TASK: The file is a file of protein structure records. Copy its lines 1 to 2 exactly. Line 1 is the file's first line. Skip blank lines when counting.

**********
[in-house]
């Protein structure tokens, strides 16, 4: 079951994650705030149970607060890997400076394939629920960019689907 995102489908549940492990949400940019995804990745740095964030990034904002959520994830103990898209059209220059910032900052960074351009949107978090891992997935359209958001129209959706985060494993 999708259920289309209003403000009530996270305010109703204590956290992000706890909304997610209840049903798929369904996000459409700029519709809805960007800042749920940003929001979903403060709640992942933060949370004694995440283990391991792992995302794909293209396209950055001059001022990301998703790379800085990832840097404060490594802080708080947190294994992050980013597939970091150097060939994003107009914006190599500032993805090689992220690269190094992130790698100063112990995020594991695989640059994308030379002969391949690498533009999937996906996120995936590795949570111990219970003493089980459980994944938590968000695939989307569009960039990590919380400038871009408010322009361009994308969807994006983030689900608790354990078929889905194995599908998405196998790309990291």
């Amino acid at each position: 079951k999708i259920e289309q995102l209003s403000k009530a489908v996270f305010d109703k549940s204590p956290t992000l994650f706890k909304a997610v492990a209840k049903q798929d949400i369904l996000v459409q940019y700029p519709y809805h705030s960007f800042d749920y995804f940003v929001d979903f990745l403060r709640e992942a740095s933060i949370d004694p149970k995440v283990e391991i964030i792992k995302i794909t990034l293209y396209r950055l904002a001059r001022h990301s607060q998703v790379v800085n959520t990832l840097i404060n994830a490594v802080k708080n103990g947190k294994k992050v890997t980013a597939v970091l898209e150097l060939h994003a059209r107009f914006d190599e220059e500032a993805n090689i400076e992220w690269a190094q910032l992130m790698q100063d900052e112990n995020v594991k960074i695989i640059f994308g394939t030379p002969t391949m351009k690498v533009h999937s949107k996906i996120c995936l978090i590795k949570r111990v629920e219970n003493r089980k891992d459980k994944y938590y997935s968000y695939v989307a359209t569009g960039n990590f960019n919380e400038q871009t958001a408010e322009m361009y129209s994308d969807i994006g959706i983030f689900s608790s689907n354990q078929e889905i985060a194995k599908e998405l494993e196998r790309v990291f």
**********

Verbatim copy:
[in-house]
């Protein structure tokens, strides 16, 4: 079951994650705030149970607060890997400076394939629920960019689907 995102489908549940492990949400940019995804990745740095964030990034904002959520994830103990898209059209220059910032900052960074351009949107978090891992997935359209958001129209959706985060494993 999708259920289309209003403000009530996270305010109703204590956290992000706890909304997610209840049903798929369904996000459409700029519709809805960007800042749920940003929001979903403060709640992942933060949370004694995440283990391991792992995302794909293209396209950055001059001022990301998703790379800085990832840097404060490594802080708080947190294994992050980013597939970091150097060939994003107009914006190599500032993805090689992220690269190094992130790698100063112990995020594991695989640059994308030379002969391949690498533009999937996906996120995936590795949570111990219970003493089980459980994944938590968000695939989307569009960039990590919380400038871009408010322009361009994308969807994006983030689900608790354990078929889905194995599908998405196998790309990291």